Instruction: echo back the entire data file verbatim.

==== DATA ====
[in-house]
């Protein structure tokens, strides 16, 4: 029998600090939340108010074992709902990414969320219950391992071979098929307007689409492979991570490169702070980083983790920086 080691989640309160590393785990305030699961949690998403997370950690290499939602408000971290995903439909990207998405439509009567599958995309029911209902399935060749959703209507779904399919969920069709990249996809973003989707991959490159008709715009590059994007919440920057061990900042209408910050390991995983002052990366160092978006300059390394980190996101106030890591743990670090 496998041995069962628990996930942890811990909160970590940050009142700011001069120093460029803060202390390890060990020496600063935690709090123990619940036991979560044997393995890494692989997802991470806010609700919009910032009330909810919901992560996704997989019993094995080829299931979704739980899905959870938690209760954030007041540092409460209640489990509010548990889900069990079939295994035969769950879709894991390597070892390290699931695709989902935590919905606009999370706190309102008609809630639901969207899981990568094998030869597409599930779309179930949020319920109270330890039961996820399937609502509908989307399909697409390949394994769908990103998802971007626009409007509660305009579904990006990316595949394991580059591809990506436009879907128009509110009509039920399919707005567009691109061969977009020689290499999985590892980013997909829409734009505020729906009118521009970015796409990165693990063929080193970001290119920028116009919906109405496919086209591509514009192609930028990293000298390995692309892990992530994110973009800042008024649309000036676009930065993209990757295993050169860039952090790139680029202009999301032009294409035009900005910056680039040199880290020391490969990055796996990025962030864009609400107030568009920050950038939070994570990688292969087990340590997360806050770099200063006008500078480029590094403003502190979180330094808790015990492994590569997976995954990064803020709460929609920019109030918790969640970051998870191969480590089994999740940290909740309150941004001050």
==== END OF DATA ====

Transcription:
[in-house]
């Protein structure tokens, strides 16, 4: 029998600090939340108010074992709902990414969320219950391992071979098929307007689409492979991570490169702070980083983790920086 080691989640309160590393785990305030699961949690998403997370950690290499939602408000971290995903439909990207998405439509009567599958995309029911209902399935060749959703209507779904399919969920069709990249996809973003989707991959490159008709715009590059994007919440920057061990900042209408910050390991995983002052990366160092978006300059390394980190996101106030890591743990670090 496998041995069962628990996930942890811990909160970590940050009142700011001069120093460029803060202390390890060990020496600063935690709090123990619940036991979560044997393995890494692989997802991470806010609700919009910032009330909810919901992560996704997989019993094995080829299931979704739980899905959870938690209760954030007041540092409460209640489990509010548990889900069990079939295994035969769950879709894991390597070892390290699931695709989902935590919905606009999370706190309102008609809630639901969207899981990568094998030869597409599930779309179930949020319920109270330890039961996820399937609502509908989307399909697409390949394994769908990103998802971007626009409007509660305009579904990006990316595949394991580059591809990506436009879907128009509110009509039920399919707005567009691109061969977009020689290499999985590892980013997909829409734009505020729906009118521009970015796409990165693990063929080193970001290119920028116009919906109405496919086209591509514009192609930028990293000298390995692309892990992530994110973009800042008024649309000036676009930065993209990757295993050169860039952090790139680029202009999301032009294409035009900005910056680039040199880290020391490969990055796996990025962030864009609400107030568009920050950038939070994570990688292969087990340590997360806050770099200063006008500078480029590094403003502190979180330094808790015990492994590569997976995954990064803020709460929609920019109030918790969640970051998870191969480590089994999740940290909740309150941004001050």